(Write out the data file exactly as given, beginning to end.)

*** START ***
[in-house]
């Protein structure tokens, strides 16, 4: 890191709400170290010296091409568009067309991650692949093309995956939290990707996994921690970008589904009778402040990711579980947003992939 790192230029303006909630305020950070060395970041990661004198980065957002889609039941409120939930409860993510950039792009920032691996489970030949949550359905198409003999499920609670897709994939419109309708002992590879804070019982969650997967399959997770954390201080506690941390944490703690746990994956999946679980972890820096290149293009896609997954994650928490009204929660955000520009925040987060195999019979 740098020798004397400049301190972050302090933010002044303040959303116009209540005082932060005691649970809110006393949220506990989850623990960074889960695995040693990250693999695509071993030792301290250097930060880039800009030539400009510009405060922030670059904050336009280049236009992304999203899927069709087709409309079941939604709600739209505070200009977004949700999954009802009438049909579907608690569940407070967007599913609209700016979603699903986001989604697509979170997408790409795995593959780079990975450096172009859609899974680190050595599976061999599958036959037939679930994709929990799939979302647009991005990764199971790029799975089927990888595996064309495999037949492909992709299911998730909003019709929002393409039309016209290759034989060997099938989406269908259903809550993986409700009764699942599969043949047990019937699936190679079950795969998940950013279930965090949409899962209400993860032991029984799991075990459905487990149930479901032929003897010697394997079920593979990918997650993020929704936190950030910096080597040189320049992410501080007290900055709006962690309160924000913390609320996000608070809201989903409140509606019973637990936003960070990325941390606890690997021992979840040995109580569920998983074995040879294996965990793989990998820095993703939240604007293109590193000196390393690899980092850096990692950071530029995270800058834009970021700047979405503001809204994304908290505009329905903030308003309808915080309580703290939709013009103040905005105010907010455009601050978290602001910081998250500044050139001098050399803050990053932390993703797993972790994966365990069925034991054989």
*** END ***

[in-house]
């Protein structure tokens, strides 16, 4: 890191709400170290010296091409568009067309991650692949093309995956939290990707996994921690970008589904009778402040990711579980947003992939 790192230029303006909630305020950070060395970041990661004198980065957002889609039941409120939930409860993510950039792009920032691996489970030949949550359905198409003999499920609670897709994939419109309708002992590879804070019982969650997967399959997770954390201080506690941390944490703690746990994956999946679980972890820096290149293009896609997954994650928490009204929660955000520009925040987060195999019979 740098020798004397400049301190972050302090933010002044303040959303116009209540005082932060005691649970809110006393949220506990989850623990960074889960695995040693990250693999695509071993030792301290250097930060880039800009030539400009510009405060922030670059904050336009280049236009992304999203899927069709087709409309079941939604709600739209505070200009977004949700999954009802009438049909579907608690569940407070967007599913609209700016979603699903986001989604697509979170997408790409795995593959780079990975450096172009859609899974680190050595599976061999599958036959037939679930994709929990799939979302647009991005990764199971790029799975089927990888595996064309495999037949492909992709299911998730909003019709929002393409039309016209290759034989060997099938989406269908259903809550993986409700009764699942599969043949047990019937699936190679079950795969998940950013279930965090949409899962209400993860032991029984799991075990459905487990149930479901032929003897010697394997079920593979990918997650993020929704936190950030910096080597040189320049992410501080007290900055709006962690309160924000913390609320996000608070809201989903409140509606019973637990936003960070990325941390606890690997021992979840040995109580569920998983074995040879294996965990793989990998820095993703939240604007293109590193000196390393690899980092850096990692950071530029995270800058834009970021700047979405503001809204994304908290505009329905903030308003309808915080309580703290939709013009103040905005105010907010455009601050978290602001910081998250500044050139001098050399803050990053932390993703797993972790994966365990069925034991054989």